Fi provides the INTJ with several interesting characteristics: it grants the INTJ the typical Fi isolated, alien sentiments. The INTJ’s passions and values are wholly their own and do not want to be attributed to any kind of conformity to other people’s standards. This makes the INTJ very independent and self-confident, even notoriously so. The INTJ often enjoys the image of a visionary standing bold and alone and single-handedly transforming the world despite all human opposition and ignorance. While the INFJ seeks to inspire others to cooperate, the INTJ may not want any supporters, or if they do, that is not their main focus. The INTJ could care less what other people think of their vision; what matters to them is its accomplishment according to their designs.

The INTJ is also notoriously unsocial, displaying the limited Fi range of expressions. They have no problem with people, but they don’t feel any immediate and pressing need for them, except those they have already adopted into their heart. Like the ISTJ, the INTJ very much loves who they love, and I have experienced this very genuine love and friendship from several INTJs in my life, as well as ISTJs. What it lacks in outward expression it makes up for in its endearing sincerity.

It should be noted that these characteristics of independence, willpower, and unsocial self-confidence can make a nasty recipe for acute narcissism, something that the INTJ often can struggle with. The INTJ is not as afraid of becoming narcissistic as other personalities and may often do or say things that appear narcissistic but are really the INTJ just stating the facts – for instance, Nikola Tesla stating how he has revolutionized the United States, which he has. But facts aside, the INTJ must keep themselves aware of how close to the edge of narcissism they are approaching.

Like the INFJ, the INTJ represses Se, which results in similar difficulties and reservations. The INTJ’s perception of the real world is very unreliable; they are so focused on what could be that it takes concerted and unpleasant effort to focus on what already is. As a result the INTJ often misses or ignores even large amounts of data in the conception of their vision, always drifting away from reality before managing to review all the evidence, a mistake the ISTJ hardly makes. This is another reason why the INTJ should not be considered logical or scientific in the regular sense: because their focus is not on logic or data, but on ideas and visions of the possible future, which, while appearing logical, are very often self-contradictory or paradoxical. The INTJ may hold passionately to ideas and theories that have no real evidence to support them at all. For example, Friedrich Nietzsche’s supposedly logical concept of the Eternal Reoccurrence, which represents a beautiful and compelling idea and seems validly logical, does not rely on any concrete facts or observations and makes many unproven assumptions which discredit both its inductive and deductive validity. The idea of Eternal Reoccurrence is just that, a beautiful idea. In these instances the INTJ’s expression of Te is rendered a mere illusion that doesn’t actually grasp at anything.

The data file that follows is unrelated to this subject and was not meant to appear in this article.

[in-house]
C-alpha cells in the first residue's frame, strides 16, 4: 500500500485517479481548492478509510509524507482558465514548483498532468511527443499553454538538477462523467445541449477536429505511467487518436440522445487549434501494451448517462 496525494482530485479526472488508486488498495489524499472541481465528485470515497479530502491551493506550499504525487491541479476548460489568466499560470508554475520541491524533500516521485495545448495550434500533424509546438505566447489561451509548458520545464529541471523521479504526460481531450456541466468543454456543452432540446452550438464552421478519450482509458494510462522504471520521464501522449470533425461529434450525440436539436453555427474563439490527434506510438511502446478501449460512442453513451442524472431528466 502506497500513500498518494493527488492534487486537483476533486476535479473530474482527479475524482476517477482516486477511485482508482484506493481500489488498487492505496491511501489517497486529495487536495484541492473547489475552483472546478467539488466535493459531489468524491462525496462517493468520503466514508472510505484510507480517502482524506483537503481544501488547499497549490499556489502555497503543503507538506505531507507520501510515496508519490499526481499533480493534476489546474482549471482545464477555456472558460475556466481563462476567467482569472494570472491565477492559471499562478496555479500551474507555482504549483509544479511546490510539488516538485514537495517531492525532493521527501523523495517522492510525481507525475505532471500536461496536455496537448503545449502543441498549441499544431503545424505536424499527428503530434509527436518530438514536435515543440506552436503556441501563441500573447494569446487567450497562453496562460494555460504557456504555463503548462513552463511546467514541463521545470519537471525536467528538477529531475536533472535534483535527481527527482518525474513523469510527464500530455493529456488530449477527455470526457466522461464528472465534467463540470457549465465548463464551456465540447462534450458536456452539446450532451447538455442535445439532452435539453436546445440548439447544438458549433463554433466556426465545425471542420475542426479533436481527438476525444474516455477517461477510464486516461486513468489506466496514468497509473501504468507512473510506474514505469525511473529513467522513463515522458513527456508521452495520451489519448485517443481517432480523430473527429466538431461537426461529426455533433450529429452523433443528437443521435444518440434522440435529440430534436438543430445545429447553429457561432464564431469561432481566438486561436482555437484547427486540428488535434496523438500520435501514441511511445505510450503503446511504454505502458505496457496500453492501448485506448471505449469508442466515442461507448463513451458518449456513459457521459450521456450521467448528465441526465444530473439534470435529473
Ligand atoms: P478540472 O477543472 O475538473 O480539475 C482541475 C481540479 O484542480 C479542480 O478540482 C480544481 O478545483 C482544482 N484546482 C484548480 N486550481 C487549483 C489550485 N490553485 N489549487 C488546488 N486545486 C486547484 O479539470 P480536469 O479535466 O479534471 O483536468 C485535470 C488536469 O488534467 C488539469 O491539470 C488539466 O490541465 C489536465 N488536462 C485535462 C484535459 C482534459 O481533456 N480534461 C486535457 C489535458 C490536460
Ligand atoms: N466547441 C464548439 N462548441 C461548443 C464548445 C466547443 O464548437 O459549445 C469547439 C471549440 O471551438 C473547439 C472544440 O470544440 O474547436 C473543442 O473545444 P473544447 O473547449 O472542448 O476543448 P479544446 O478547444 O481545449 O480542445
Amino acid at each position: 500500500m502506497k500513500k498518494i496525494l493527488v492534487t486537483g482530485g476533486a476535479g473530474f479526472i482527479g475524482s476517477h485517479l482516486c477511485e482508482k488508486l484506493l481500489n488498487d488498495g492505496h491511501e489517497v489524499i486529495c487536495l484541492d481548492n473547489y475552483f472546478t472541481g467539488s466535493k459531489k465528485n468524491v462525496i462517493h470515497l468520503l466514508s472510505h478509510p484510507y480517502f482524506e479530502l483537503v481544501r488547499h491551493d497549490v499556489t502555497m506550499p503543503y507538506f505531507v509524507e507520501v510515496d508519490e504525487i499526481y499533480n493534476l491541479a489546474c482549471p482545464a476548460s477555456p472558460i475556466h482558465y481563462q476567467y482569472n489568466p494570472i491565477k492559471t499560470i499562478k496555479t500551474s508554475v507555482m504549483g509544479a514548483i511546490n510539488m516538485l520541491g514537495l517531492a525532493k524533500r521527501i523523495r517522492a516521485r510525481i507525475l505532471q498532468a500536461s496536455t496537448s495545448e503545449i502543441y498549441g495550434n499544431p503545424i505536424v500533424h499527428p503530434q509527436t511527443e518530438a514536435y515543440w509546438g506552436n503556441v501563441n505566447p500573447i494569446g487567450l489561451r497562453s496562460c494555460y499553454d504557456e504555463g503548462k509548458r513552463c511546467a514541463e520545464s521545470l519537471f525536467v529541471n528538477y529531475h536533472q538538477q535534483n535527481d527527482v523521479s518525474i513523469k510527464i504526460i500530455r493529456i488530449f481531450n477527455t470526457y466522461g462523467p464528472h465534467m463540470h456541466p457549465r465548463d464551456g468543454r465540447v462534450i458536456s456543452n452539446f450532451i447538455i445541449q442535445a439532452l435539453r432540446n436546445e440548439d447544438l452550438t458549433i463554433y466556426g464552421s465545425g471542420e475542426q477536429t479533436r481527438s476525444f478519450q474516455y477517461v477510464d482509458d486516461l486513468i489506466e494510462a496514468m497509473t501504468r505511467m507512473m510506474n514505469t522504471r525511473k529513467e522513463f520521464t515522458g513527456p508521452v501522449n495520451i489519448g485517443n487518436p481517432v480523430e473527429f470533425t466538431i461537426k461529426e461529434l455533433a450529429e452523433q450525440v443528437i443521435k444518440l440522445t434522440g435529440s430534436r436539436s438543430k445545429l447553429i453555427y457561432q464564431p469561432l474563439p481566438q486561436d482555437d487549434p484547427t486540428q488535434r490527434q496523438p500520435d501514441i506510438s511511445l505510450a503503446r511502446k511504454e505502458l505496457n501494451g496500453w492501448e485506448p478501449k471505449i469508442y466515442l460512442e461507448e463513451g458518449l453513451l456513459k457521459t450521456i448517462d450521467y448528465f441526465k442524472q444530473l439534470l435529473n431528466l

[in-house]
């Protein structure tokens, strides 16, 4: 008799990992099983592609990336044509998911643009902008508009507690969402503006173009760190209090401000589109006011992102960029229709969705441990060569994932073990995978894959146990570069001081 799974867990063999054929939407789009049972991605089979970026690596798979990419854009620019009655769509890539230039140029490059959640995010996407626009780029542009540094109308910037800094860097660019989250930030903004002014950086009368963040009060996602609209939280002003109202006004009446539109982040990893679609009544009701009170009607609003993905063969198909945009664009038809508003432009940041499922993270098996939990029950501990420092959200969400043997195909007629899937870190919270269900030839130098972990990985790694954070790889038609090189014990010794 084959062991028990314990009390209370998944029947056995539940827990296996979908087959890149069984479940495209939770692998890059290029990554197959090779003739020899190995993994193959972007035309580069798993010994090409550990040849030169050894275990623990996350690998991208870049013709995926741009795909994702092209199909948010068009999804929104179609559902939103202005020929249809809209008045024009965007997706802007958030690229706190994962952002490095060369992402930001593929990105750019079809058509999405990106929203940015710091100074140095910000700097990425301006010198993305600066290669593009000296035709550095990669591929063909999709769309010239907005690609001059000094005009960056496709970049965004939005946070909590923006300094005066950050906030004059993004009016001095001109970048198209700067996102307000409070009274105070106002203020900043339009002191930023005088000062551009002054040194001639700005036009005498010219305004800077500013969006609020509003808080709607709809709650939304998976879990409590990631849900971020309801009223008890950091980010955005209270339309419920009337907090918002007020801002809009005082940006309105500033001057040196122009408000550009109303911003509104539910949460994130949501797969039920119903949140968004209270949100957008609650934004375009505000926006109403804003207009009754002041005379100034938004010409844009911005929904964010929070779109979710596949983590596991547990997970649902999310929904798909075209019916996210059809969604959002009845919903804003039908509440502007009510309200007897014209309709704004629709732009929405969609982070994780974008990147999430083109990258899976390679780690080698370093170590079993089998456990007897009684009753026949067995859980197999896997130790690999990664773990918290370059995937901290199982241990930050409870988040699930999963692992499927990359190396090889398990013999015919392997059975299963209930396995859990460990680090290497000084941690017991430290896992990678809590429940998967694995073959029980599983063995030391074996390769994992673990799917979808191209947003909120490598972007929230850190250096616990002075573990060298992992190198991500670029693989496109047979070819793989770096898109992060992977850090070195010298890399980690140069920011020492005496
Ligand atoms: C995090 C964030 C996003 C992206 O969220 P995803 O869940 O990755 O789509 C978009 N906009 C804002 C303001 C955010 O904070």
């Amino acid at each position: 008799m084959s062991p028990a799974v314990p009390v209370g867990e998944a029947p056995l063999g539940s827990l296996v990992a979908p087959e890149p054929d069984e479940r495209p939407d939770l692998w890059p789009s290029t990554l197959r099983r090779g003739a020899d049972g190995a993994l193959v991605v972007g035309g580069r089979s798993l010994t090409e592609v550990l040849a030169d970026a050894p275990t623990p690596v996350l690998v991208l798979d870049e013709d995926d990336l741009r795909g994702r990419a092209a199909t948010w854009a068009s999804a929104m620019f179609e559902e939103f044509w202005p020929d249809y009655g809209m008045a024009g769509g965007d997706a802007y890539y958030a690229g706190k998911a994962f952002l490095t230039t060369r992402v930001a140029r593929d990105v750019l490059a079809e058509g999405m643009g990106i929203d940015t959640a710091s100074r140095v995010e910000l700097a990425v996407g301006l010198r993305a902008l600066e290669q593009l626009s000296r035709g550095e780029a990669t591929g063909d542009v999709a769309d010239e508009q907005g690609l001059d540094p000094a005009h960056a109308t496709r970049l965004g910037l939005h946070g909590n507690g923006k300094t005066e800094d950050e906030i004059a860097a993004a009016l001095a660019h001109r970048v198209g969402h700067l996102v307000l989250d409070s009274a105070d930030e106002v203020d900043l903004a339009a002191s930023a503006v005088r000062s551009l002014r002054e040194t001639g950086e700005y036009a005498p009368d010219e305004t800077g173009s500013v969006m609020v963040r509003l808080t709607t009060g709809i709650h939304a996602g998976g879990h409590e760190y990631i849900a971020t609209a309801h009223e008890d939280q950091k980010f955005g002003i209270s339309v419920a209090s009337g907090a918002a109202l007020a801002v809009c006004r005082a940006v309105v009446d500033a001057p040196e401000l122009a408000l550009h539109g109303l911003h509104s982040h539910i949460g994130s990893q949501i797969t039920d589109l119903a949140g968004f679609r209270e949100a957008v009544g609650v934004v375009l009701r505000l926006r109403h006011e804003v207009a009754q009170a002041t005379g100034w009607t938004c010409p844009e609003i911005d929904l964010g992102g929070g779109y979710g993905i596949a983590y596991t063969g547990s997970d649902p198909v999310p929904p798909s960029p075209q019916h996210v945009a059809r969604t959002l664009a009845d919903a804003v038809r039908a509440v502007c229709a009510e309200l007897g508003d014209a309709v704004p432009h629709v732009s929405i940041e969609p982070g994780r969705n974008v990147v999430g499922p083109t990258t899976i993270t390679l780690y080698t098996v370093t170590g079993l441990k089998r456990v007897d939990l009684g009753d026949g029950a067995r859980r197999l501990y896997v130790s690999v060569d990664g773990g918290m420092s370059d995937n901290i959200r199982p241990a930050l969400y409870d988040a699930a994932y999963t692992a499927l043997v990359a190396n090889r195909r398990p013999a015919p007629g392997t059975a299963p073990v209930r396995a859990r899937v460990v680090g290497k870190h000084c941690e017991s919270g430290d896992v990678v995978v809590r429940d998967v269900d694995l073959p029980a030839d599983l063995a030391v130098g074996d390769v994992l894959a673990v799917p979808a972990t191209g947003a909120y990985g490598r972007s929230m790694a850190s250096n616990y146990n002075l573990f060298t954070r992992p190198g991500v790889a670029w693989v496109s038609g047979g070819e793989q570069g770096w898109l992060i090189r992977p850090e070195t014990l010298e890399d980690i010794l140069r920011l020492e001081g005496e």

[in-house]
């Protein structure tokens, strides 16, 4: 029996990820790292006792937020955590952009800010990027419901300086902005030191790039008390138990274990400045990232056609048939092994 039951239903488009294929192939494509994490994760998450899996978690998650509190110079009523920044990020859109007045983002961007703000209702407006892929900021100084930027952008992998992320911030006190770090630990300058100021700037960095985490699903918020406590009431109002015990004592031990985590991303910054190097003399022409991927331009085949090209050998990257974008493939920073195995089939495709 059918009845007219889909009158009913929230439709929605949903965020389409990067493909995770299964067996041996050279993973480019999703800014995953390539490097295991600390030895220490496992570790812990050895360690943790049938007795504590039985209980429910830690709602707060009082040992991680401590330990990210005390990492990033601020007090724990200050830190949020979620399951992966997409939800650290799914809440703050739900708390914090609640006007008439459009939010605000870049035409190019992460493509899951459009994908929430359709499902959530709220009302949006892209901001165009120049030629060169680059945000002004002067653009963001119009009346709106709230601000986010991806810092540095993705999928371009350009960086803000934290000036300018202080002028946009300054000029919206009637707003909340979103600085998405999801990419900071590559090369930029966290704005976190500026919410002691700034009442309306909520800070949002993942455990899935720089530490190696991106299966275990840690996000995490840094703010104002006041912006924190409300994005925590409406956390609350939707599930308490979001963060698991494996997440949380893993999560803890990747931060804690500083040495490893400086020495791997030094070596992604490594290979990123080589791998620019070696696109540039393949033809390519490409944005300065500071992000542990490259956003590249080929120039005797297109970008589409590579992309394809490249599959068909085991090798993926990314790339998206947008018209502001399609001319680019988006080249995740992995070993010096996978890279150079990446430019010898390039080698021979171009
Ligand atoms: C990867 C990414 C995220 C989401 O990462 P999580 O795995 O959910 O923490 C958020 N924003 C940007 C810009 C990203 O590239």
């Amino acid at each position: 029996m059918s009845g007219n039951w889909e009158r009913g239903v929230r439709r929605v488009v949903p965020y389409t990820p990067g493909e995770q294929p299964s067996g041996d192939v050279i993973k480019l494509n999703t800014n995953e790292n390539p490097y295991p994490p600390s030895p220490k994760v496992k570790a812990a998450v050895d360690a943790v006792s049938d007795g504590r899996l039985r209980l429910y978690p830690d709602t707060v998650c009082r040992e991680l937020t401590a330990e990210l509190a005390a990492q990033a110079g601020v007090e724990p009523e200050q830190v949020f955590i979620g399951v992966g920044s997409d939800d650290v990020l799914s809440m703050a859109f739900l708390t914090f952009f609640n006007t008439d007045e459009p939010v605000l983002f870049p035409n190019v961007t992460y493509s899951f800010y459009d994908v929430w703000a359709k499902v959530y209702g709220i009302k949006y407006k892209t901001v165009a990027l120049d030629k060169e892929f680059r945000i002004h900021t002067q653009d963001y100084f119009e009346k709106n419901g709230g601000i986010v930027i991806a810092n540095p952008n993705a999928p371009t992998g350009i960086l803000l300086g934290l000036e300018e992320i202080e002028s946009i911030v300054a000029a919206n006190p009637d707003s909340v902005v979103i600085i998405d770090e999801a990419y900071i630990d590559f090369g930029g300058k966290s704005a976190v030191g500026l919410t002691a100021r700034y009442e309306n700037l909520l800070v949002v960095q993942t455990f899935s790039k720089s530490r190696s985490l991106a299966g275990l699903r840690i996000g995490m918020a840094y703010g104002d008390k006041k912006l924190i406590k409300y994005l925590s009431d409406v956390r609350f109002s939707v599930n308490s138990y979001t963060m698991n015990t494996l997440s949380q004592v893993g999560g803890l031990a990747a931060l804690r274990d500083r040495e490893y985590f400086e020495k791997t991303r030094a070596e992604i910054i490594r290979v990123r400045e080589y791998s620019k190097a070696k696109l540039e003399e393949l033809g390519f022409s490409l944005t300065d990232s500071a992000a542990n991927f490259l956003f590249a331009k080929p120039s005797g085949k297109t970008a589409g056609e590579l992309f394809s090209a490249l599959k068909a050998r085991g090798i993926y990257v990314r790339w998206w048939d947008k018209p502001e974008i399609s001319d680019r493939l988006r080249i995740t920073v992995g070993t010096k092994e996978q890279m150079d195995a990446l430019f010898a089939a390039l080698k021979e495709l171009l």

Another important effect is that whenever the Ni dominant types do experience their Se it is overwhelmingly vivid because of their lack of exposure to it, and they often struggle with their relationship to sensual pleasures such as food, thrills, sex, or anything of that nature. While the INFJ demonstrates a certain morally based aversion to sensuality reminiscent of an ascetic monk, the INTJ appears less gentle or mystical about it; their asceticism often appears a direct result of their tunnel-vision drive and marriage to their work. The INFJ appears like a mystic trying to transcend their human desires, while the INTJ appears like something already inhuman trapped in a human body and therefore having no human desires in the first place. But don’t let it fool you for a second; the INTJ does have such desires and is capable of swinging from one extreme to the other. INTJs are notorious for periodic sensual binges where they begin chronically overindulging in various pleasures far past the limits recommended by others – for instance, Jean-Paul Sartre’s statement that while working on a book he began taking amphetamines, until near the end of his work he was taking twenty pills a day. At the other extreme we have Nikola Tesla, who reportedly remained celibate his entire life despite his popularity among the ladies.

So, in summary, the INTJ is visionary, tenaciously and hastily striving to accomplish their future-oriented vision, playing life like a game of chess, which requires that they obtain superiority over their environment through greater understanding. They are very independent, self-confident, and unsocial, but do hold certain values and ideas close to their heart. Their repression of Se leads to a certain amount of disconnect with reality and a susceptibility to sensual binges.

Thanks for reading, and for all the INTJs out there, thanks for trying to blaze trails for us into the unknown but beautiful future.

(by Michael Pierce)


Myers, I. B., & Myers, P. B. (1980). Descriptions of the Sixteen Types. In Gifts differing: Understanding personality type